How fraud victim was sucked into $1.6 million scam
FRAUD victim Alfred Niehaus took little solace from seeing the financial planner who roped him into a $1.6 million scam sent to jail.
Mr Niehaus, 77, from Peregian Springs, was one of 12 victims from the Sunshine Coast and Mackay who trusted disgraced advisor Shaun Daniel Fitzgerald with their money in 2010.
A number of those victims were at Maroochydore District Court on Monday to see Fitzgerald, 43, jailed for eight-and-a-half years.
His barrister Stephen Courtney applied to have the sentence adjourned for two to three weeks so Fitzgerald's partner Bodhi Hunter could move from where they had been living in Fortitude Valley to the Sunshine Coast.
Mr Courtney said his partner would become a carer for Fitzgerald's mother, who had been diagnosed with muscular dystrophy.
Have you even fallen for a scam?
This poll ended on 30 July 2016.
Yes, they are very convincing.
No, I always am suspicious of them.
I haven't but I know someone who has.
This is not a scientific poll. The results reflect only the opinions of those who chose to participate.
However, Judge Gary Long refused the application, noting that Fitzgerald's fraud matters had been around for "a long time".
The court heard Fitzgerald had convinced his clients to give him amounts ranging between $15,000 and $400,000 to invest in an "exclusive opportunity" with Woodside Petroleum and Channel 7 shares.
He told them they would get good returns in a matter of weeks.
But the money he took from the 12 clients between January and July 2010 was not invested, instead being channelled into Fitzgerald's "growing financial crisis".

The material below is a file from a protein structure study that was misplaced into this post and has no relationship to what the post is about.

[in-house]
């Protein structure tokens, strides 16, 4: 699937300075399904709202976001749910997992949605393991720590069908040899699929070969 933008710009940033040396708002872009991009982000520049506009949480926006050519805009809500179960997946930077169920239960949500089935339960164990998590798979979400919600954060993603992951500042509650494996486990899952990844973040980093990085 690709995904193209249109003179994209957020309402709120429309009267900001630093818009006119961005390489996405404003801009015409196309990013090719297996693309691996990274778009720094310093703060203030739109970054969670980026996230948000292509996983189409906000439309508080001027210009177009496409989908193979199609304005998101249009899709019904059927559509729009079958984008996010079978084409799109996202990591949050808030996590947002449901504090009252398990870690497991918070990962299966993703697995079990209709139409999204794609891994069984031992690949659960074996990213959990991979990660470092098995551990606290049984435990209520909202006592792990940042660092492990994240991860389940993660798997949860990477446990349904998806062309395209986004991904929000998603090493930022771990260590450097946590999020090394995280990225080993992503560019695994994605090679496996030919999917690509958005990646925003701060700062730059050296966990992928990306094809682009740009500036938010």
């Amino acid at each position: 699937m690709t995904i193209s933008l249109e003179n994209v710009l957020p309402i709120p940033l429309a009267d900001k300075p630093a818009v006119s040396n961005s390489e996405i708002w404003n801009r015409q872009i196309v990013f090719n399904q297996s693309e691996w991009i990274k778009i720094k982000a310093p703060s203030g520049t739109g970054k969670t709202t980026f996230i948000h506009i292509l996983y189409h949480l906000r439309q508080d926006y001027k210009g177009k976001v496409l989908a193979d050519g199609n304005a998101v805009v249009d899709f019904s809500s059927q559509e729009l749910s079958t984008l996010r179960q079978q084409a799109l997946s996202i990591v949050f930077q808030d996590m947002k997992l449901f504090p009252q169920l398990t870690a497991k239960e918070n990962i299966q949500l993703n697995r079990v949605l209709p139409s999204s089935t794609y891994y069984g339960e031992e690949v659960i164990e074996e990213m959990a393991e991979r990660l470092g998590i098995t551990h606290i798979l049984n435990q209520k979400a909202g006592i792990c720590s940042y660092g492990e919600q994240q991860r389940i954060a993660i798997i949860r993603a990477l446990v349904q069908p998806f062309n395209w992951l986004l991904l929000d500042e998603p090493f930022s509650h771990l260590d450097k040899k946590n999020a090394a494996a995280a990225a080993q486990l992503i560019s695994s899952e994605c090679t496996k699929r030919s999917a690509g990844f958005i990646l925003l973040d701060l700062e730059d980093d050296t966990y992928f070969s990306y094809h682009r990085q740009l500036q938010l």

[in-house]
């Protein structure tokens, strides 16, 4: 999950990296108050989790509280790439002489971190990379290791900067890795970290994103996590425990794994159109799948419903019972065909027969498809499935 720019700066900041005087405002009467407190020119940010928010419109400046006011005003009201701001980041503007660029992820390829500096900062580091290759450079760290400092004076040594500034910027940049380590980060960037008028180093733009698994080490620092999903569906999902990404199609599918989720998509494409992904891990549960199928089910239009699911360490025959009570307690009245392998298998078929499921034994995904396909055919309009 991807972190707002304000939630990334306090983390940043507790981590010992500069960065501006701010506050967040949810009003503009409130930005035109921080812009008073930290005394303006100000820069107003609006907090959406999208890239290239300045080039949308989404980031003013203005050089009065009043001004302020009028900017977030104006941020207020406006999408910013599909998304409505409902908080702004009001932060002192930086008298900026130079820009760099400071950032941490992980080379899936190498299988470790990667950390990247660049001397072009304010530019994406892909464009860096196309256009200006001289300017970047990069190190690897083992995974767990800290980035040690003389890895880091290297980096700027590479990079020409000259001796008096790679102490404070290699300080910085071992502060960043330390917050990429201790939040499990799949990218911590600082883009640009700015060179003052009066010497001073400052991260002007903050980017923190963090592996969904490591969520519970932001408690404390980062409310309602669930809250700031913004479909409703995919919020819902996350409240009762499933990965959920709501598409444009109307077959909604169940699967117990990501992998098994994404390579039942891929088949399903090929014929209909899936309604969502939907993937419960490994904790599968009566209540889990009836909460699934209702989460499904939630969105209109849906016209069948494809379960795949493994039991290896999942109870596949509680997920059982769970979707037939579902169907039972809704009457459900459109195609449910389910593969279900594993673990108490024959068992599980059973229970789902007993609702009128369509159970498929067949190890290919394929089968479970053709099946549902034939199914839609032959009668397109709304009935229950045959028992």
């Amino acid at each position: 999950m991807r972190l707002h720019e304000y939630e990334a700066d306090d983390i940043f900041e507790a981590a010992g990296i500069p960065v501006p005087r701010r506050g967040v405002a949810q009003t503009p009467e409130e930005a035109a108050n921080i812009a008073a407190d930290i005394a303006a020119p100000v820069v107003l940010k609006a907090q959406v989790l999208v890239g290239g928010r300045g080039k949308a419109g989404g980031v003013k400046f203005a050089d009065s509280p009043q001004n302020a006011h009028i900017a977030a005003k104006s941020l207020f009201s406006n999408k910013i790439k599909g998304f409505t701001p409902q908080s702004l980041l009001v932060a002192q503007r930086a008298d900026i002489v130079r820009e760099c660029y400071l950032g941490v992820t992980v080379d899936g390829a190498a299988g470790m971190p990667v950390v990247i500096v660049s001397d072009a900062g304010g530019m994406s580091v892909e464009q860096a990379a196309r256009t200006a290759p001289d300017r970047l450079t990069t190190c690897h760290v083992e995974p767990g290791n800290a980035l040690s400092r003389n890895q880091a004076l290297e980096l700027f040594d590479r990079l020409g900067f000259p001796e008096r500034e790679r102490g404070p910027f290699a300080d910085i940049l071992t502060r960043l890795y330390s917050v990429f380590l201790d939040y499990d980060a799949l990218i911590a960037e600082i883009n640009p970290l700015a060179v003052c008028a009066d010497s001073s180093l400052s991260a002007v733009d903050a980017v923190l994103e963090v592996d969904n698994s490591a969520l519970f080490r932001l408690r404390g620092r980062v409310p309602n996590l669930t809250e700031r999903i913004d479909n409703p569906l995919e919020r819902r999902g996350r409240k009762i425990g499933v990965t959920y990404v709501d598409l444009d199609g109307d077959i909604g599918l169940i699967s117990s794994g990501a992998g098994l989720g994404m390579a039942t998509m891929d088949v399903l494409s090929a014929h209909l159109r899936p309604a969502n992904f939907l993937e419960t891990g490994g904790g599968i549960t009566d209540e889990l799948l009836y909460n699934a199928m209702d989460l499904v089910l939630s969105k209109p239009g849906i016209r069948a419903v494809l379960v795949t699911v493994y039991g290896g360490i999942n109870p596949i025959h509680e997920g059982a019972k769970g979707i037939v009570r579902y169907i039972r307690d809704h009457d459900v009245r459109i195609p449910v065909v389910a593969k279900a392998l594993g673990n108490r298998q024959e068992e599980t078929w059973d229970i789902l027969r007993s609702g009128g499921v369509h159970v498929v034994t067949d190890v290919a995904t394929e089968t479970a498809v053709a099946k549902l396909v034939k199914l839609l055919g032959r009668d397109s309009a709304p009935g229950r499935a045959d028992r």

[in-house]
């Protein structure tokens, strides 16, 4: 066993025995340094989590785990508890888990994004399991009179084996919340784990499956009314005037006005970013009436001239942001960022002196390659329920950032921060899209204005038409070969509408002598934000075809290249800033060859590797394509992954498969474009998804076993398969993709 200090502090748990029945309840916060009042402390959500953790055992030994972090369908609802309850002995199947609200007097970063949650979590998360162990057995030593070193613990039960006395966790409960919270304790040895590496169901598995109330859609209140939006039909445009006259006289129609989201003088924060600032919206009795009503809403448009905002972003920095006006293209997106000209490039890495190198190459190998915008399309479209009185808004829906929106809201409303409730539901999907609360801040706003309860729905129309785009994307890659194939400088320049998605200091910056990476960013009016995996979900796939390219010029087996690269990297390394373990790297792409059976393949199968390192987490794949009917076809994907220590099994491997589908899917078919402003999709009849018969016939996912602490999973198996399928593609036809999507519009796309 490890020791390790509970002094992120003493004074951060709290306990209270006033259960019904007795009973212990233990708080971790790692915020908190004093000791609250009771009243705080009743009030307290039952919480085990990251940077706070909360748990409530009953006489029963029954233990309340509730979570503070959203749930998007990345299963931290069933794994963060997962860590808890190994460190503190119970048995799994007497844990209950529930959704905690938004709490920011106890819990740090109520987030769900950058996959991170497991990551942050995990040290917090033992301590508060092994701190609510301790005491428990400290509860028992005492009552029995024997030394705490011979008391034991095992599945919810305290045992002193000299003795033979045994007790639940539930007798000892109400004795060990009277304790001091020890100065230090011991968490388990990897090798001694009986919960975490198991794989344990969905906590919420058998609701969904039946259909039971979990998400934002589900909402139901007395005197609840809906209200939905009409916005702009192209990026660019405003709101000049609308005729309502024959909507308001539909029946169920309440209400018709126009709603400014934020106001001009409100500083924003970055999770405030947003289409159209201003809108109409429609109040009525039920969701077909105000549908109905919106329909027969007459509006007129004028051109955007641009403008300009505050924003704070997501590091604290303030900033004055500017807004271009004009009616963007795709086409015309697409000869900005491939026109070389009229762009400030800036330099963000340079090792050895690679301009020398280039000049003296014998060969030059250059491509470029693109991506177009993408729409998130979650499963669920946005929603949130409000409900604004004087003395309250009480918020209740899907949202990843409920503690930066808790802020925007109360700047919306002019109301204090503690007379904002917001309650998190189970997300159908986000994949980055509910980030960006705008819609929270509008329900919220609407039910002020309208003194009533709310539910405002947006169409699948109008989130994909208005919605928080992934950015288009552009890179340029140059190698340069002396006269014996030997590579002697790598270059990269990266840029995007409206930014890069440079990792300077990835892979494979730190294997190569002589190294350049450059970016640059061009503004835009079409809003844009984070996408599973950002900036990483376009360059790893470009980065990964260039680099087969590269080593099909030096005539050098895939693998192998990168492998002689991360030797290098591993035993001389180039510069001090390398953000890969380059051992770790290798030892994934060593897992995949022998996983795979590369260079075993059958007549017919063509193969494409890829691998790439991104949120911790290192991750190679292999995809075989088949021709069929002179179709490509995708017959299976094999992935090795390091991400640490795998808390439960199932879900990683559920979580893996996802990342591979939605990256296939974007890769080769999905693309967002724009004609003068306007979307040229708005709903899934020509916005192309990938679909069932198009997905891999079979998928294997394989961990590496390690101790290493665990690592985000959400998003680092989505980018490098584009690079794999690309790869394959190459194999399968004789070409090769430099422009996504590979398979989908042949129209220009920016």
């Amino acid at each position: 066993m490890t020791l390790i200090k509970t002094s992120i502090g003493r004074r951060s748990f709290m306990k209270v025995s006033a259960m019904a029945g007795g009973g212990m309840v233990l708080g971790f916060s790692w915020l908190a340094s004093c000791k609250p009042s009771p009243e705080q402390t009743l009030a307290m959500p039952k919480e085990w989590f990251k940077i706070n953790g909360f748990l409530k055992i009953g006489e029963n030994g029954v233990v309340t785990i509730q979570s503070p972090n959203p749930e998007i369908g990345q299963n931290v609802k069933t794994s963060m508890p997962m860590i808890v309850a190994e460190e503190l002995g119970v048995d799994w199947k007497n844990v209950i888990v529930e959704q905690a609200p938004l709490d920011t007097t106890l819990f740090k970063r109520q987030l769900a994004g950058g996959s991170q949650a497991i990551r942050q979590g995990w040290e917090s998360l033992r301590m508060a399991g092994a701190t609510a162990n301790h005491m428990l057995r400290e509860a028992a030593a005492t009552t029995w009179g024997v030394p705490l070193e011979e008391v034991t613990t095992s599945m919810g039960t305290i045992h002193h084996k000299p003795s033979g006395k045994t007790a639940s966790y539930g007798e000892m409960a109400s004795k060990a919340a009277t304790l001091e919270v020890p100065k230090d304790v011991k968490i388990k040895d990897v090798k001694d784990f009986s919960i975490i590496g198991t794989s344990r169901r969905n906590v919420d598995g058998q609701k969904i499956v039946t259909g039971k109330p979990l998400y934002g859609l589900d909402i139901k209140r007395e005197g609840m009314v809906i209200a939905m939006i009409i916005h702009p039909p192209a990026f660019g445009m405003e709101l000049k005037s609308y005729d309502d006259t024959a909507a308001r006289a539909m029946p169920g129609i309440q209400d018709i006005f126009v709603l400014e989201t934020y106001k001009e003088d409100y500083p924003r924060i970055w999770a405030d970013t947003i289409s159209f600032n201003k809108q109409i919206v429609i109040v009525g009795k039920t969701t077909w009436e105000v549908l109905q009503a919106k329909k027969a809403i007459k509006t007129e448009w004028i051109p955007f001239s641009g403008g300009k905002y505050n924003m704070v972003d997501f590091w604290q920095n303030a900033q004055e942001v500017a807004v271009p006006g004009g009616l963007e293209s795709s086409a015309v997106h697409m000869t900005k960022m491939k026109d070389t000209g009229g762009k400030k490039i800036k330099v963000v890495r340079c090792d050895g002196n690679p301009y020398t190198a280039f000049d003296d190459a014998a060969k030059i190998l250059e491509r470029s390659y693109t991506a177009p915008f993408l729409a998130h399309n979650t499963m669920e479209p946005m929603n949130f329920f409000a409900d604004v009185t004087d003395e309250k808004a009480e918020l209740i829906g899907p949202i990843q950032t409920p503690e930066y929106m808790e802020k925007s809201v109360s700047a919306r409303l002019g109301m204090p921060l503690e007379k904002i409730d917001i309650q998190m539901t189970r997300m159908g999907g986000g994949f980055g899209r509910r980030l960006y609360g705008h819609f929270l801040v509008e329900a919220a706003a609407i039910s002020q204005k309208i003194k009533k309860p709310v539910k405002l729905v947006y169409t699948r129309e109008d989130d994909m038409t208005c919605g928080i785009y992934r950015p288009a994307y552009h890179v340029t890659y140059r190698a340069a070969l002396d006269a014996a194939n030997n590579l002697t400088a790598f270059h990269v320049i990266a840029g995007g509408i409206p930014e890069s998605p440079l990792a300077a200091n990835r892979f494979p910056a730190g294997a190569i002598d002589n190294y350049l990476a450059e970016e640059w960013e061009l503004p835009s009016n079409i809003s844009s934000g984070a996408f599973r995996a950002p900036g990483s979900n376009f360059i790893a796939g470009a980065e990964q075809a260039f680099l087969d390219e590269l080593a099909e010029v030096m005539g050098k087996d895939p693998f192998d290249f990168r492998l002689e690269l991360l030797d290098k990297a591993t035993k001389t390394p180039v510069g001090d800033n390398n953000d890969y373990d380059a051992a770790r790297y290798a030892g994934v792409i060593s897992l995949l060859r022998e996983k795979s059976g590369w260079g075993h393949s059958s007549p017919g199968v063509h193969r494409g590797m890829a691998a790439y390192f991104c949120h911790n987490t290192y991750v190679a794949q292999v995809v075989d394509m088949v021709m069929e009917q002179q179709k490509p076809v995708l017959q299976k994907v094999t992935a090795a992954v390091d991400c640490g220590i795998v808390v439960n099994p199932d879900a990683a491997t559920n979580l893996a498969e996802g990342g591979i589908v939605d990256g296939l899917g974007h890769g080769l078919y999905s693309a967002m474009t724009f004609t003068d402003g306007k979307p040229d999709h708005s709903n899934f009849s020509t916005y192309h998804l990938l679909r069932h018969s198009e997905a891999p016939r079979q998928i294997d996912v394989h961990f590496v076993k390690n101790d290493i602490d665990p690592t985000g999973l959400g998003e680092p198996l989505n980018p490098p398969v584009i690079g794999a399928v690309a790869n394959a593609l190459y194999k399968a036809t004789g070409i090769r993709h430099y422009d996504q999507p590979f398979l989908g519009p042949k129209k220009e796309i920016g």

Crown prosecutor Greg Cummings said Fitzgerald had developed a strong relationship with his long-term clients, many of whom treated him as a friend.
Mr Cummings said Fitzgerald had previously been a successful and respected financial advisor, having built up a customer base of about 180 clients.
"Mr Fitzgerald systematically exploited that trust," Mr Cummings said.
Fitzgerald took a total of $1,645,500, of which $238,536 was repaid to one customer.
There was a total of $1,406,564 outstanding.
Mr Cummings said some clients were given cheques to repay the money only to have those cheques cancelled or transactions reversed some time later.
He said one couple had borrowed money against their home to invest with Fitzgerald.
Mr Cummings said Fitzgerald was now bankrupt and no more money would be repaid.
He said some money was utilised to service debts but also "to maintain a lifestyle of some exorbitance which was feeding a financial crisis to some extent".
That lifestyle included travel to the United Kingdom.
The court heard Fitzgerald had made a "disastrous decision" to buy expensive property in Airlie Beach.
Mr Courtney said his client was initially diagnosed with bipolar disorder in July 2010.
He said his client was "morbidly optimistic" he could have been able to liquidate assets to recoup what he had paid for the Airlie Beach properties.
Mr Courtney said Fitzgerald had seen a number of his victims in the court precinct yesterday and that had brought home to him the gravity of what he had done.
He said all but $40,000 of the money had been obtained in a two- month period.
Judge Long noted the matters had been listed for trial four times since Fitzgerald was initially charged.
He sentenced Fitzgerald to eight years and six months in prison.
Fitzgerald will be eligible for parole after three years.
He waved to his partner before walking from the court towards the police cells.
Outside court, Mr Niehaus would not disclose how much money he lost but said it was "a lot".
The 77-year-old retired clinical pathologist said Fitzgerald had come across as a "nice young fellow".
"I trusted him," Mr Niehaus said.
He said he would have preferred a longer jail sentence.
"At least a little bit of justice has been done."